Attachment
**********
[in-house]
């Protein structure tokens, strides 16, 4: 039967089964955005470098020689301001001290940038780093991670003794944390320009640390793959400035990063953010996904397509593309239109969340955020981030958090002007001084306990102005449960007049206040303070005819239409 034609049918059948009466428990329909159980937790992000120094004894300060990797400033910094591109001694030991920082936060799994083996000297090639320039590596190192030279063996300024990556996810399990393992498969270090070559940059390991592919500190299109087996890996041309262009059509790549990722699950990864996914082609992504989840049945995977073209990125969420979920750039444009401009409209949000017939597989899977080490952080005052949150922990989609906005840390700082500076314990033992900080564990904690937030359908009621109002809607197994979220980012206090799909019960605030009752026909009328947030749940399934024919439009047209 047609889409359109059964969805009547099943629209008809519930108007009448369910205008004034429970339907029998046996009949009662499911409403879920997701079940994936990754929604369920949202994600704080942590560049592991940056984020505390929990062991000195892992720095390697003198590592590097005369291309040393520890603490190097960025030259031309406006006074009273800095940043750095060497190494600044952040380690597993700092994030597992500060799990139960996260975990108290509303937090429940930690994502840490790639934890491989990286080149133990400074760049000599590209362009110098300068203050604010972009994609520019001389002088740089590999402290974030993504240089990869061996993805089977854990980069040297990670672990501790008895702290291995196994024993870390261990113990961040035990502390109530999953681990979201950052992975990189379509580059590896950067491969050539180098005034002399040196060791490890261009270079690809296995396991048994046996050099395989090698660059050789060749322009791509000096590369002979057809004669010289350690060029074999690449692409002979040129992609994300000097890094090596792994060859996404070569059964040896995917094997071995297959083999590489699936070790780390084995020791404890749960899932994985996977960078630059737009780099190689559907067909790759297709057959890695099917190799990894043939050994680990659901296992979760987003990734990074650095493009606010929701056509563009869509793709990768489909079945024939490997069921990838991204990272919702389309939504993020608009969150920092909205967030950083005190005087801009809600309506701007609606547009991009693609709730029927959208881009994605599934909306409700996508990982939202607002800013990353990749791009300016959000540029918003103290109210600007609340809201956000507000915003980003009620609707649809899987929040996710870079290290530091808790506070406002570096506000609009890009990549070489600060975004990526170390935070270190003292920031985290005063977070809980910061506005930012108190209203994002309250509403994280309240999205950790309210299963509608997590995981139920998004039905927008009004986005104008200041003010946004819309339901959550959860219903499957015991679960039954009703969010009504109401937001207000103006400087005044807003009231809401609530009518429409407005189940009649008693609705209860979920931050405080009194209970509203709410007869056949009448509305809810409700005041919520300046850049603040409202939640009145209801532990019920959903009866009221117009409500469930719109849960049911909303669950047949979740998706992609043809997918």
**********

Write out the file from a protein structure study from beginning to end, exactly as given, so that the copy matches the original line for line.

[in-house]
């Protein structure tokens, strides 16, 4: 039967089964955005470098020689301001001290940038780093991670003794944390320009640390793959400035990063953010996904397509593309239109969340955020981030958090002007001084306990102005449960007049206040303070005819239409 034609049918059948009466428990329909159980937790992000120094004894300060990797400033910094591109001694030991920082936060799994083996000297090639320039590596190192030279063996300024990556996810399990393992498969270090070559940059390991592919500190299109087996890996041309262009059509790549990722699950990864996914082609992504989840049945995977073209990125969420979920750039444009401009409209949000017939597989899977080490952080005052949150922990989609906005840390700082500076314990033992900080564990904690937030359908009621109002809607197994979220980012206090799909019960605030009752026909009328947030749940399934024919439009047209 047609889409359109059964969805009547099943629209008809519930108007009448369910205008004034429970339907029998046996009949009662499911409403879920997701079940994936990754929604369920949202994600704080942590560049592991940056984020505390929990062991000195892992720095390697003198590592590097005369291309040393520890603490190097960025030259031309406006006074009273800095940043750095060497190494600044952040380690597993700092994030597992500060799990139960996260975990108290509303937090429940930690994502840490790639934890491989990286080149133990400074760049000599590209362009110098300068203050604010972009994609520019001389002088740089590999402290974030993504240089990869061996993805089977854990980069040297990670672990501790008895702290291995196994024993870390261990113990961040035990502390109530999953681990979201950052992975990189379509580059590896950067491969050539180098005034002399040196060791490890261009270079690809296995396991048994046996050099395989090698660059050789060749322009791509000096590369002979057809004669010289350690060029074999690449692409002979040129992609994300000097890094090596792994060859996404070569059964040896995917094997071995297959083999590489699936070790780390084995020791404890749960899932994985996977960078630059737009780099190689559907067909790759297709057959890695099917190799990894043939050994680990659901296992979760987003990734990074650095493009606010929701056509563009869509793709990768489909079945024939490997069921990838991204990272919702389309939504993020608009969150920092909205967030950083005190005087801009809600309506701007609606547009991009693609709730029927959208881009994605599934909306409700996508990982939202607002800013990353990749791009300016959000540029918003103290109210600007609340809201956000507000915003980003009620609707649809899987929040996710870079290290530091808790506070406002570096506000609009890009990549070489600060975004990526170390935070270190003292920031985290005063977070809980910061506005930012108190209203994002309250509403994280309240999205950790309210299963509608997590995981139920998004039905927008009004986005104008200041003010946004819309339901959550959860219903499957015991679960039954009703969010009504109401937001207000103006400087005044807003009231809401609530009518429409407005189940009649008693609705209860979920931050405080009194209970509203709410007869056949009448509305809810409700005041919520300046850049603040409202939640009145209801532990019920959903009866009221117009409500469930719109849960049911909303669950047949979740998706992609043809997918």